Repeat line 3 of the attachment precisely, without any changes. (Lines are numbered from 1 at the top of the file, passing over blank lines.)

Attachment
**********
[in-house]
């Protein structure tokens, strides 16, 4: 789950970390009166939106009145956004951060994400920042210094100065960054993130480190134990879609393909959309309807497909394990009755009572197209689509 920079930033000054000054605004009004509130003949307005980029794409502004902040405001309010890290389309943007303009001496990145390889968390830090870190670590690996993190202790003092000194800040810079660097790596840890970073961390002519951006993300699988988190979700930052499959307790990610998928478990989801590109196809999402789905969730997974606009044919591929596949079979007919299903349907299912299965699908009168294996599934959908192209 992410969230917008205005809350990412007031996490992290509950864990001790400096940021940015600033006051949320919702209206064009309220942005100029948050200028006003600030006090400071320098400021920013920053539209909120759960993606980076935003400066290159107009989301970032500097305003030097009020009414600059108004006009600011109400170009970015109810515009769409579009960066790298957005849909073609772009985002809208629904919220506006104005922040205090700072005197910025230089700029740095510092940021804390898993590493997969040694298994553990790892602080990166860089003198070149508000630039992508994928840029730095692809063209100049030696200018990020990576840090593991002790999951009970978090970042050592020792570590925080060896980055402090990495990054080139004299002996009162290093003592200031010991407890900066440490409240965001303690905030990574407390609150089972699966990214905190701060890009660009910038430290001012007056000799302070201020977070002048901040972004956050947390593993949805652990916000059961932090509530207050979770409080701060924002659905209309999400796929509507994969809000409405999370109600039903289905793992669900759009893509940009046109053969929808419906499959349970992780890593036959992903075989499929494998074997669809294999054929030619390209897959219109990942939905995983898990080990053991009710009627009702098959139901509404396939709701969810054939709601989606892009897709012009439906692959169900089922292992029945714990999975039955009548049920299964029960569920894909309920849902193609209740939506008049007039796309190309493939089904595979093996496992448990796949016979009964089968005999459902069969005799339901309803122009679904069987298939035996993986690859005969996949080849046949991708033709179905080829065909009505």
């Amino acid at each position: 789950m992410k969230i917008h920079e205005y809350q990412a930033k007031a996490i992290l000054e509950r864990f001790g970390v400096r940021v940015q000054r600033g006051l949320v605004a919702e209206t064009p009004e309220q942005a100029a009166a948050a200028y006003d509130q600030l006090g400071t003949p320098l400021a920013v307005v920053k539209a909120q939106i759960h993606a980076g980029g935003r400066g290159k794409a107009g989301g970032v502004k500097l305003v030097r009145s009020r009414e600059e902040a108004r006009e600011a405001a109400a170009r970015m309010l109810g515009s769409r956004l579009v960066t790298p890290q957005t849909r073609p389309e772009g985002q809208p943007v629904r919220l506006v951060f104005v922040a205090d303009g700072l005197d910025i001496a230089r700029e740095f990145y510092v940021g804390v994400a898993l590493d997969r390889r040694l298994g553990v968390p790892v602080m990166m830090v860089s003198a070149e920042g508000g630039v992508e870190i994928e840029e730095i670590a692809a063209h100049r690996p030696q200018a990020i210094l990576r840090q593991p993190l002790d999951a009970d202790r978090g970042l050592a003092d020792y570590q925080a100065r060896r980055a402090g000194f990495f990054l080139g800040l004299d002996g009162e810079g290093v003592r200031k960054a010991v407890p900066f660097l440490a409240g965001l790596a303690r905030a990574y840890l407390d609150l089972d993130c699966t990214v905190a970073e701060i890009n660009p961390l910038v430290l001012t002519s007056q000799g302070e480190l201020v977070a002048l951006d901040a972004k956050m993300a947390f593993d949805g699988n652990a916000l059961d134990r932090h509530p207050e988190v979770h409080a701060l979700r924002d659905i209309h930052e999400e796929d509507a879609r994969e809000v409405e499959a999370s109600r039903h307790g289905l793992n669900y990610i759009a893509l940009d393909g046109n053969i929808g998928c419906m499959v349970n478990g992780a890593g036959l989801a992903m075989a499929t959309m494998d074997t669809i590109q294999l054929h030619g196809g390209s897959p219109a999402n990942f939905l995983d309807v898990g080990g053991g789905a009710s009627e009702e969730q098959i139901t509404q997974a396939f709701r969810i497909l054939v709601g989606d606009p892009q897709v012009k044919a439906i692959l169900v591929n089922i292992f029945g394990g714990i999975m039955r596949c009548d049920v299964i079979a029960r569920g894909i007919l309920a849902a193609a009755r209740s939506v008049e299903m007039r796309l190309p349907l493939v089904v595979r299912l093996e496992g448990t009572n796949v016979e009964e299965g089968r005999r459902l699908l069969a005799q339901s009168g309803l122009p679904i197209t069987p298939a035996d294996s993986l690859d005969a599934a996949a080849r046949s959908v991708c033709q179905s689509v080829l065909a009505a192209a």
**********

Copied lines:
């Amino acid at each position: 789950m992410k969230i917008h920079e205005y809350q990412a930033k007031a996490i992290l000054e509950r864990f001790g970390v400096r940021v940015q000054r600033g006051l949320v605004a919702e209206t064009p009004e309220q942005a100029a009166a948050a200028y006003d509130q600030l006090g400071t003949p320098l400021a920013v307005v920053k539209a909120q939106i759960h993606a980076g980029g935003r400066g290159k794409a107009g989301g970032v502004k500097l305003v030097r009145s009020r009414e600059e902040a108004r006009e600011a405001a109400a170009r970015m309010l109810g515009s769409r956004l579009v960066t790298p890290q957005t849909r073609p389309e772009g985002q809208p943007v629904r919220l506006v951060f104005v922040a205090d303009g700072l005197d910025i001496a230089r700029e740095f990145y510092v940021g804390v994400a898993l590493d997969r390889r040694l298994g553990v968390p790892v602080m990166m830090v860089s003198a070149e920042g508000g630039v992508e870190i994928e840029e730095i670590a692809a063209h100049r690996p030696q200018a990020i210094l990576r840090q593991p993190l002790d999951a009970d202790r978090g970042l050592a003092d020792y570590q925080a100065r060896r980055a402090g000194f990495f990054l080139g800040l004299d002996g009162e810079g290093v003592r200031k960054a010991v407890p900066f660097l440490a409240g965001l790596a303690r905030a990574y840890l407390d609150l089972d993130c699966t990214v905190a970073e701060i890009n660009p961390l910038v430290l001012t002519s007056q000799g302070e480190l201020v977070a002048l951006d901040a972004k956050m993300a947390f593993d949805g699988n652990a916000l059961d134990r932090h509530p207050e988190v979770h409080a701060l979700r924002d659905i209309h930052e999400e796929d509507a879609r994969e809000v409405e499959a999370s109600r039903h307790g289905l793992n669900y990610i759009a893509l940009d393909g046109n053969i929808g998928c419906m499959v349970n478990g992780a890593g036959l989801a992903m075989a499929t959309m494998d074997t669809i590109q294999l054929h030619g196809g390209s897959p219109a999402n990942f939905l995983d309807v898990g080990g053991g789905a009710s009627e009702e969730q098959i139901t509404q997974a396939f709701r969810i497909l054939v709601g989606d606009p892009q897709v012009k044919a439906i692959l169900v591929n089922i292992f029945g394990g714990i999975m039955r596949c009548d049920v299964i079979a029960r569920g894909i007919l309920a849902a193609a009755r209740s939506v008049e299903m007039r796309l190309p349907l493939v089904v595979r299912l093996e496992g448990t009572n796949v016979e009964e299965g089968r005999r459902l699908l069969a005799q339901s009168g309803l122009p679904i197209t069987p298939a035996d294996s993986l690859d005969a599934a996949a080849r046949s959908v991708c033709q179905s689509v080829l065909a009505a192209a």